When she returned from vacation, the cops came by the clinic in the Sauganash neighborhood and told her she was under arrest for embezzlement.

By then, Berman had talked to his attorney. And the attorney told him not to fire Debra. Nowadays, you can`t be too careful about firing people, even suspected embezzlers. You might have a federal or state agency on your back. Maybe even the United Nations.

So Berman assigned Debra to another job, where she wouldn’t be near the cash or the kids.

But she didn`t come back to work, which is understandable. There might have been tensions during the coffee break.

A couple of weeks after Debra was nabbed, Berman received a form from the state informing him that Debra had applied for unemployment compensation.

Berman knew that because he was Debra’s last employer, if he didn’t provide a good reason for her being unemployed, he would be stuck with part of the tab.

He filed a protest, saying: “This former employee should not be getting any money whatsoever. She is presently being investigated by the state`s attorney`s office for embezzlement of over $130,000. She has made a confession! I am not paying anything!”

So the paper game began. It was one form or one letter or one form letter after another.

Some of them are real bureaucratic prizes. For example:

“If, with respect to the above individual, you receive a Form BIS-31, Notice to Last Employing Unit, a Form BIS-305, Notice to Chargeable Employer or Other Interested Party, in which the base period ending date differs from the base period ending date indicated above, submit another BIS-22, Notice of Possible Ineligibility, in accordance with 56 Illinois Administrative Code, Chapter IV, Section 2720.130.”

Try figuring that one out after you spend a long day having your fingers chomped by wailing 4-year-olds.

A week or so passed, and Berman received a form letter telling him that his protest had been denied.

“Since the reason for which the claimant was discharged did not constitute a deliberate or willful disregard of the employer’s interest, the claimant was discharged not for misconduct connected with the work.

“Therefore, this determination finds the claimant eligible for benefits.”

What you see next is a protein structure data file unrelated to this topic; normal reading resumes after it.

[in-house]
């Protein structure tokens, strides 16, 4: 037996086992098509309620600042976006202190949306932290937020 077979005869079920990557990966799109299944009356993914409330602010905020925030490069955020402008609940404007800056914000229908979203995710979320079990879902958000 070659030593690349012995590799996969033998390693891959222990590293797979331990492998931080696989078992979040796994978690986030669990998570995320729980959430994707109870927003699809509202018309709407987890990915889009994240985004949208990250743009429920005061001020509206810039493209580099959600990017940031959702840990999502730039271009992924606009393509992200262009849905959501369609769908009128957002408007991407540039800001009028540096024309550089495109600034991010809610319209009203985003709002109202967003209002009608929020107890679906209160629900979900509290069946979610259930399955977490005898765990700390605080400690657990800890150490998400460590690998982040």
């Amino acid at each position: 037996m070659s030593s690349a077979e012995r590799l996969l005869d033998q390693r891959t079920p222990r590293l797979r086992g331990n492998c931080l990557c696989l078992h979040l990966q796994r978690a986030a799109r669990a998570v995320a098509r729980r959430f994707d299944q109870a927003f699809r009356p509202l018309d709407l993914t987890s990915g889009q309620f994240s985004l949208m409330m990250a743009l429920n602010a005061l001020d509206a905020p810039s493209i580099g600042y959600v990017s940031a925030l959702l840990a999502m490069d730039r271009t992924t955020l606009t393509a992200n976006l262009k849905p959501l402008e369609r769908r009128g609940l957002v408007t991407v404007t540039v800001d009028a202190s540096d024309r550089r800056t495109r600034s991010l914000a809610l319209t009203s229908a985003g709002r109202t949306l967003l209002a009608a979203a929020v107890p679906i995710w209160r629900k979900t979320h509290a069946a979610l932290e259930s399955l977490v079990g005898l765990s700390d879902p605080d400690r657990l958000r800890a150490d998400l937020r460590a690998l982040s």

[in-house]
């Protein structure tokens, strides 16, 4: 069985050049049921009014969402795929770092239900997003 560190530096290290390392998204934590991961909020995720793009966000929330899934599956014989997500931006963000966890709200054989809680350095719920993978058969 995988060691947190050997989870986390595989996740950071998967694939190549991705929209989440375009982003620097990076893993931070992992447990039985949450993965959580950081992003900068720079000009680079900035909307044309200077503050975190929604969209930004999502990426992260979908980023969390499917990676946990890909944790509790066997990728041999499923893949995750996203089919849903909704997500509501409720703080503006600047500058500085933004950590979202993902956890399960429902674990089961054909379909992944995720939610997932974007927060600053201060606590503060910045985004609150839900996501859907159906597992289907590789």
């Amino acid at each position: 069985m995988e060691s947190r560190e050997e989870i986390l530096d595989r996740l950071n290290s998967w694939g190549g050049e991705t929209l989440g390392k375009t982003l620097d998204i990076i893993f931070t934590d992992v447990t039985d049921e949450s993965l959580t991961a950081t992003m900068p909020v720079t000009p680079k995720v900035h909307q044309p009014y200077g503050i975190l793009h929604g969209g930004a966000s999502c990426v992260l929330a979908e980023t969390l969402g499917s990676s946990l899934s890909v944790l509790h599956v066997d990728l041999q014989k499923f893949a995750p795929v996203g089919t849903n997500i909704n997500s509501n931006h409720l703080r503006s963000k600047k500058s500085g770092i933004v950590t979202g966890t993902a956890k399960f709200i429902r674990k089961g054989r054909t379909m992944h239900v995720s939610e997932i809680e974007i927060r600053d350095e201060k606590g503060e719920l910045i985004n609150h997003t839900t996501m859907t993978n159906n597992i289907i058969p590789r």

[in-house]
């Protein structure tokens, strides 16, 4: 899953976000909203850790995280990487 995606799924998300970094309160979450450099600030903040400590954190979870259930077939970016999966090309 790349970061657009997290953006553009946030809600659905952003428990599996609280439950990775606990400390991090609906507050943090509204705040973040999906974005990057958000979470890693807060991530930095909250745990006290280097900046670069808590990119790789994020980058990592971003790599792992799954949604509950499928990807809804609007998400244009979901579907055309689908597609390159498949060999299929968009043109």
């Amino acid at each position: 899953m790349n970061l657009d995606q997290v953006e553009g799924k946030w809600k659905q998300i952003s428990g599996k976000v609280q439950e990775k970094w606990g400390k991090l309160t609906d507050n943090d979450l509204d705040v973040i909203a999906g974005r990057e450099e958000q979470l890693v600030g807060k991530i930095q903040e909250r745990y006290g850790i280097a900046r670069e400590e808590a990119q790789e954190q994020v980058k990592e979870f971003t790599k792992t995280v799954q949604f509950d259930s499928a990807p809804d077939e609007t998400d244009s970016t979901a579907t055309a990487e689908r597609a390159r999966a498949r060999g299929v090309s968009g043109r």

To which Berman said: “Huh?” If pocketing $135,000 wasn’t “misconduct connected with the work,” what would she have to do-pluck out Berman`s eyes? So he protested again, telling them that a long police report stated that Debra had confessed but wanted to cut a deal with Berman. Maybe give some of the money back.

Berman refused to deal.

The state sent him another letter. Yes, the young lady had been arrested, had been indicted, and was awaiting trial on a felony rap.

But that was not sufficient reason to deny her unemployment benefits.

As one of the letters from a bureaucrat said: “The claimant has not admitted an act of theft connected with the work to a representative of the Director (of the unemployment department). An admission signed by the claimant has not been submitted. The claimant has not been convicted in a court of competent jurisdiction.

“Therefore, the claimant`s benefit rights based upon wages earned prior to the discharge may not be denied.”

See? Debra was no fool. She didn’t walk in to the state office and say:

“Hi, I’d like some comp, but I want to sign a paper admitting that I filched 135 big ones from my last boss.”

So the paper game went on. Berman protested, some other bureaucrat gave him a protest number, his protest was reviewed and denied. And another protest was reviewed and denied.

Meanwhile, Debra’s felony case dragged its way through the crowded court system. A few months ago, a judge found her guilty. She received probation and is supposed to make restitution, but Berman isn’t holding his breath until he sees that $135,000 again.

And recently Berman received still another letter from the bureaucrats.

This one informed him that his unemployment insurance rates were more than quadrupling-to $3,654 a year from $756.

That’s because the premiums go up when there are more claims. So his went up because Debra had filed a claim and collected.

Laughing rather giddily, Berman said: “Why should I pay for it? What did I do? I’m the victim.

“She steals $135,000 from me. I spend $1,000 on a handwriting expert just to be sure it’s her. I leave work many times to attend hearings at the unemployment office and in court, and that costs me money. I have to pay a lawyer and an accountant.